Bolton CAMHS – (NCCMH)

Bolton CAMHS provides mental health care and support for children and young people aged 5 -18 years. The service comprises a three-part structure: single point of access (SPOA); early intervention and prevention pathway; and intervention and recovery pathway. The team is multi-disciplinary, with an emphasis on using the skills of the whole team and not being restricted by traditional roles. The service focuses on providing evidence-based practice and has adapted and redesigned its provision of care in line with the needs and demands of the population. Bolton CAMHS has effectively redesigned and restructured the way it works to meet demand within its resources.

Co-Production

  • From start: No
  • During process: Yes
  • In evaluation: No

Evaluation

  • Peer: No
  • Academic: Yes
  • PP Collaborative: No

Find out more

What We Did

Bolton CAMHS provides mental health care and support for children and young people aged 5 -18 years. The service comprises a three-part structure: single point of access (SPOA); early intervention and prevention pathway; and intervention and recovery pathway. The team is multi-disciplinary, with an emphasis on using the skills of the whole team and not being restricted by traditional roles. The service focuses on providing evidence-based practice and has adapted and redesigned its provision of care in line with the needs and demands of the population. Bolton CAMHS has effectively redesigned and restructured the way it works to meet demand within its resources.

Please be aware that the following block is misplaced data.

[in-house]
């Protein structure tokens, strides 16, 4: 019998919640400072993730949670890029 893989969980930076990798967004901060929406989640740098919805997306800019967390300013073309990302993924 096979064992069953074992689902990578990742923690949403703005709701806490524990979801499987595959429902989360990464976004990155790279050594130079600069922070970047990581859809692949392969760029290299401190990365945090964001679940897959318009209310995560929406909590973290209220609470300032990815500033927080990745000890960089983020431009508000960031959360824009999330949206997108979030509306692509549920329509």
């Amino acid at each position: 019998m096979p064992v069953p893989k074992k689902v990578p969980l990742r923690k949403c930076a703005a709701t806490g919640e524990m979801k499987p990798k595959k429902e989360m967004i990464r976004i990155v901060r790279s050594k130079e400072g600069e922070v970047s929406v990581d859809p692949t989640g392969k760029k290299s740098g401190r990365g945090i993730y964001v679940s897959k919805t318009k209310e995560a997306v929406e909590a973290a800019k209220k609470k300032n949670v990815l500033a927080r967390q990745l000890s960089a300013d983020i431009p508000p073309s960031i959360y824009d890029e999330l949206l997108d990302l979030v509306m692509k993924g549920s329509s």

Access

The SPOA/risk pathway team provides the initial triage of referrals, both emergency and routine. All referrals are triaged daily and if the referral is not suitable, people are signposted to appropriate alternatives. Referrals are prioritised (emergency, urgent, serious or routine) and the team provides assessments in the emergency department, paediatric wards, locality sites in the community, school and at home. The team works closely with the rapid assessment, interface and discharge (RAID) team, which provides risk assessment for young people over 16.

Since January 2015, the Bolton CAMHS waiting time has remained under four weeks. Although the team is small (comparatively) it has lower than average caseloads and higher than average face-to-face contacts. The service attributes this success to the effective use of available methodologies and resources. This is in the context of referral increases of 23% in 2014/2015, and a further 10% increase in 2015/2016.

 

Interventions

The overarching approach from the service includes person centred holistic formulation, goal based intervention and generic therapeutic skills.

The early intervention and prevention pathway is designed to assess and intervene in first time presentations of emotional and behavioural disorders. The team provides cognitive behaviour therapy, video interaction guidance, functional analysis and access to psychopharmacology support to enable effective combination therapy in depression and anxiety disorders.